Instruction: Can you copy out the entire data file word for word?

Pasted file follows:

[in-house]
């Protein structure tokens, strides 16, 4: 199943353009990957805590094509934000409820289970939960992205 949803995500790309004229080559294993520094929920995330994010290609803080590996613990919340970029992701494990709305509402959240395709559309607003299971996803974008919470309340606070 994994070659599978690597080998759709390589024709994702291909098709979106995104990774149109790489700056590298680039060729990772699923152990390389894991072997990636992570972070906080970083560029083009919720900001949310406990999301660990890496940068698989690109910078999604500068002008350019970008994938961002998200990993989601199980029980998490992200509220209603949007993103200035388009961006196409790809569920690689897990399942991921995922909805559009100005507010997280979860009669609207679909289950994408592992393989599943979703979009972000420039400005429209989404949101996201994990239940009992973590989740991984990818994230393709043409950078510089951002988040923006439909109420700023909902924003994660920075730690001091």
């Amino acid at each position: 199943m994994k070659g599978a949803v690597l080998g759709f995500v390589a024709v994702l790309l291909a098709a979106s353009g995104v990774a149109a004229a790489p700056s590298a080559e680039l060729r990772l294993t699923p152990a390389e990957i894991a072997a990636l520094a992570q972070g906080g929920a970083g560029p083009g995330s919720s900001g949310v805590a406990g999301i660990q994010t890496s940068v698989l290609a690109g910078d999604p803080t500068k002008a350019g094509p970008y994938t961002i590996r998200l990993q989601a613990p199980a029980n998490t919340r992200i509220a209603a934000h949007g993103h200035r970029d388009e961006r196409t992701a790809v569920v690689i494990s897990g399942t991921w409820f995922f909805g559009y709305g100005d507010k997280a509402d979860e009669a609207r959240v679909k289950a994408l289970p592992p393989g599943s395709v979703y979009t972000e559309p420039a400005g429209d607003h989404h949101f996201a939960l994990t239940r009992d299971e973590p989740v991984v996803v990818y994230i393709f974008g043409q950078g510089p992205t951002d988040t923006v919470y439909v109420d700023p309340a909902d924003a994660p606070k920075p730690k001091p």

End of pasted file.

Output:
[in-house]
């Protein structure tokens, strides 16, 4: 199943353009990957805590094509934000409820289970939960992205 949803995500790309004229080559294993520094929920995330994010290609803080590996613990919340970029992701494990709305509402959240395709559309607003299971996803974008919470309340606070 994994070659599978690597080998759709390589024709994702291909098709979106995104990774149109790489700056590298680039060729990772699923152990390389894991072997990636992570972070906080970083560029083009919720900001949310406990999301660990890496940068698989690109910078999604500068002008350019970008994938961002998200990993989601199980029980998490992200509220209603949007993103200035388009961006196409790809569920690689897990399942991921995922909805559009100005507010997280979860009669609207679909289950994408592992393989599943979703979009972000420039400005429209989404949101996201994990239940009992973590989740991984990818994230393709043409950078510089951002988040923006439909109420700023909902924003994660920075730690001091």
């Amino acid at each position: 199943m994994k070659g599978a949803v690597l080998g759709f995500v390589a024709v994702l790309l291909a098709a979106s353009g995104v990774a149109a004229a790489p700056s590298a080559e680039l060729r990772l294993t699923p152990a390389e990957i894991a072997a990636l520094a992570q972070g906080g929920a970083g560029p083009g995330s919720s900001g949310v805590a406990g999301i660990q994010t890496s940068v698989l290609a690109g910078d999604p803080t500068k002008a350019g094509p970008y994938t961002i590996r998200l990993q989601a613990p199980a029980n998490t919340r992200i509220a209603a934000h949007g993103h200035r970029d388009e961006r196409t992701a790809v569920v690689i494990s897990g399942t991921w409820f995922f909805g559009y709305g100005d507010k997280a509402d979860e009669a609207r959240v679909k289950a994408l289970p592992p393989g599943s395709v979703y979009t972000e559309p420039a400005g429209d607003h989404h949101f996201a939960l994990t239940r009992d299971e973590p989740v991984v996803v990818y994230i393709f974008g043409q950078g510089p992205t951002d988040t923006v919470y439909v109420d700023p309340a909902d924003a994660p606070k920075p730690k001091p």